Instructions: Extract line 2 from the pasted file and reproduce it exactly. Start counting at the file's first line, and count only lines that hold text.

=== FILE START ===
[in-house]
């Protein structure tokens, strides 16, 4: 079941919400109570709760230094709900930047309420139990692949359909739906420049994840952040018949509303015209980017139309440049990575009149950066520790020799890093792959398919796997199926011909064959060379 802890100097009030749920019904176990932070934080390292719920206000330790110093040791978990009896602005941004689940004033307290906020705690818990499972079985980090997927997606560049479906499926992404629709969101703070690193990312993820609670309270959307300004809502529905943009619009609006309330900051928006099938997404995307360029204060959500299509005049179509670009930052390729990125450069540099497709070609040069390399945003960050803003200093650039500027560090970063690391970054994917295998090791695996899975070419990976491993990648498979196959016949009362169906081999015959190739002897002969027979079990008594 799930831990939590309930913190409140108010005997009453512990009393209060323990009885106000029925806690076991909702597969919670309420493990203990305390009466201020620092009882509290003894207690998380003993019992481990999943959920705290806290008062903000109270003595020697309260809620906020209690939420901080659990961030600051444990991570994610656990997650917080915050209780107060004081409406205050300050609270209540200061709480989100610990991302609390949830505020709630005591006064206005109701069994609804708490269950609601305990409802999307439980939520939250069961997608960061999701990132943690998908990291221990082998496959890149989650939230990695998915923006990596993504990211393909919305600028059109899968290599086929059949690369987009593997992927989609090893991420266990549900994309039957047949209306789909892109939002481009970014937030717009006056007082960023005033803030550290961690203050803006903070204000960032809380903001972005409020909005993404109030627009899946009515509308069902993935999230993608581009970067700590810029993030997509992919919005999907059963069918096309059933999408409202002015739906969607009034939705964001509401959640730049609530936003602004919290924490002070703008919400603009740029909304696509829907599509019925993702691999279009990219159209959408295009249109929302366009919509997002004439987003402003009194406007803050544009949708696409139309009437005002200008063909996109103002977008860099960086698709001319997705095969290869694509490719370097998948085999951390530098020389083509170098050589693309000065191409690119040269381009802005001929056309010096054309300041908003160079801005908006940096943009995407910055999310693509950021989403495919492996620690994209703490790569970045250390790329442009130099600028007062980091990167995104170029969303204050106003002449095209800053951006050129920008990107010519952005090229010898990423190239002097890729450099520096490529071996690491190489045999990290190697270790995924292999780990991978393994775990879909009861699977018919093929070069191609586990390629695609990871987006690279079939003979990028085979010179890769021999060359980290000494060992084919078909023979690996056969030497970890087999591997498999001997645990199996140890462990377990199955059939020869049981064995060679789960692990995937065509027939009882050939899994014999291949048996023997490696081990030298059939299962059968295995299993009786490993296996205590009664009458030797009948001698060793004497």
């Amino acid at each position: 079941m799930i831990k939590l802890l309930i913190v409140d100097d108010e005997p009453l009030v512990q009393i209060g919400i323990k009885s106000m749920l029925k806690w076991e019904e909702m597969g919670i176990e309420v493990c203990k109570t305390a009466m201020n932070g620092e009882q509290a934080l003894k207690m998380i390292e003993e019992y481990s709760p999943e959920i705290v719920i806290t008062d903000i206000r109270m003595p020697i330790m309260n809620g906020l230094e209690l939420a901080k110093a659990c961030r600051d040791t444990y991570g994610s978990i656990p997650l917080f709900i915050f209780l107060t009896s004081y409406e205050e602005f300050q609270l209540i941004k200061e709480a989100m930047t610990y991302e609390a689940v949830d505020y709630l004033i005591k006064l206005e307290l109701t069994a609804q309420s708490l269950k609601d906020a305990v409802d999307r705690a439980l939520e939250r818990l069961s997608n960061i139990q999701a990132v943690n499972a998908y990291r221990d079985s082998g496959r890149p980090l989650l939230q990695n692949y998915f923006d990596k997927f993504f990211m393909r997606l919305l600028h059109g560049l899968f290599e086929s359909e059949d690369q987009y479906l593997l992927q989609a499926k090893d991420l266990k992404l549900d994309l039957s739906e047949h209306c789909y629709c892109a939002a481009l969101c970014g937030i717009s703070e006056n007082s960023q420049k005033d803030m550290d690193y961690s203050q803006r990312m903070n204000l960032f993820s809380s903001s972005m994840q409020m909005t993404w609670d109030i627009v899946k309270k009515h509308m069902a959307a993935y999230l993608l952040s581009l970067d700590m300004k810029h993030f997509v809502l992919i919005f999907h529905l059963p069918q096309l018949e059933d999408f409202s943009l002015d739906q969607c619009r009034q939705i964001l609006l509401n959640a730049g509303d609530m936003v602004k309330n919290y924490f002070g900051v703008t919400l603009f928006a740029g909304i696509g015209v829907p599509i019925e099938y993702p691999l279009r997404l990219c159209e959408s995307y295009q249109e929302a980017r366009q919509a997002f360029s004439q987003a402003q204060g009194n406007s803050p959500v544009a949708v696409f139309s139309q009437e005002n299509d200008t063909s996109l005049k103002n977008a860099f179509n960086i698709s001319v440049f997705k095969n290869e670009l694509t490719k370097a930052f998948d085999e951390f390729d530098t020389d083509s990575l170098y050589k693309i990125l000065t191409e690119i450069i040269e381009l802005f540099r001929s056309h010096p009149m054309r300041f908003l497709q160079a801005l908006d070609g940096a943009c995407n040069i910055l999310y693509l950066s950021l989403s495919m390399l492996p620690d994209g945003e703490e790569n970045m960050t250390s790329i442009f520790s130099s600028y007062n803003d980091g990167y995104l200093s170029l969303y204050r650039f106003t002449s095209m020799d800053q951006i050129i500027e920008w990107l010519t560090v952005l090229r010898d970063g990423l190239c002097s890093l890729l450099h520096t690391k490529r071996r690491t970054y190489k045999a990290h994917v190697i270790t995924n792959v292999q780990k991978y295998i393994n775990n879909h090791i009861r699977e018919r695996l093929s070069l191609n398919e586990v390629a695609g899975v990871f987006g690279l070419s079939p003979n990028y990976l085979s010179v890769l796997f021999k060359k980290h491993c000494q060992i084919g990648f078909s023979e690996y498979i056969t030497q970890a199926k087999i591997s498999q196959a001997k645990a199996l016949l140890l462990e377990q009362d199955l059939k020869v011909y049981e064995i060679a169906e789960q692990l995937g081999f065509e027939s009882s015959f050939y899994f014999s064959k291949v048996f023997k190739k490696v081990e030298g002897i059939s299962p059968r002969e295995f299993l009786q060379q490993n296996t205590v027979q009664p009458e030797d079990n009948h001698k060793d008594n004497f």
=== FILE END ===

């Protein structure tokens, strides 16, 4: 079941919400109570709760230094709900930047309420139990692949359909739906420049994840952040018949509303015209980017139309440049990575009149950066520790020799890093792959398919796997199926011909064959060379 802890100097009030749920019904176990932070934080390292719920206000330790110093040791978990009896602005941004689940004033307290906020705690818990499972079985980090997927997606560049479906499926992404629709969101703070690193990312993820609670309270959307300004809502529905943009619009609006309330900051928006099938997404995307360029204060959500299509005049179509670009930052390729990125450069540099497709070609040069390399945003960050803003200093650039500027560090970063690391970054994917295998090791695996899975070419990976491993990648498979196959016949009362169906081999015959190739002897002969027979079990008594 799930831990939590309930913190409140108010005997009453512990009393209060323990009885106000029925806690076991909702597969919670309420493990203990305390009466201020620092009882509290003894207690998380003993019992481990999943959920705290806290008062903000109270003595020697309260809620906020209690939420901080659990961030600051444990991570994610656990997650917080915050209780107060004081409406205050300050609270209540200061709480989100610990991302609390949830505020709630005591006064206005109701069994609804708490269950609601305990409802999307439980939520939250069961997608960061999701990132943690998908990291221990082998496959890149989650939230990695998915923006990596993504990211393909919305600028059109899968290599086929059949690369987009593997992927989609090893991420266990549900994309039957047949209306789909892109939002481009970014937030717009006056007082960023005033803030550290961690203050803006903070204000960032809380903001972005409020909005993404109030627009899946009515509308069902993935999230993608581009970067700590810029993030997509992919919005999907059963069918096309059933999408409202002015739906969607009034939705964001509401959640730049609530936003602004919290924490002070703008919400603009740029909304696509829907599509019925993702691999279009990219159209959408295009249109929302366009919509997002004439987003402003009194406007803050544009949708696409139309009437005002200008063909996109103002977008860099960086698709001319997705095969290869694509490719370097998948085999951390530098020389083509170098050589693309000065191409690119040269381009802005001929056309010096054309300041908003160079801005908006940096943009995407910055999310693509950021989403495919492996620690994209703490790569970045250390790329442009130099600028007062980091990167995104170029969303204050106003002449095209800053951006050129920008990107010519952005090229010898990423190239002097890729450099520096490529071996690491190489045999990290190697270790995924292999780990991978393994775990879909009861699977018919093929070069191609586990390629695609990871987006690279079939003979990028085979010179890769021999060359980290000494060992084919078909023979690996056969030497970890087999591997498999001997645990199996140890462990377990199955059939020869049981064995060679789960692990995937065509027939009882050939899994014999291949048996023997490696081990030298059939299962059968295995299993009786490993296996205590009664009458030797009948001698060793004497």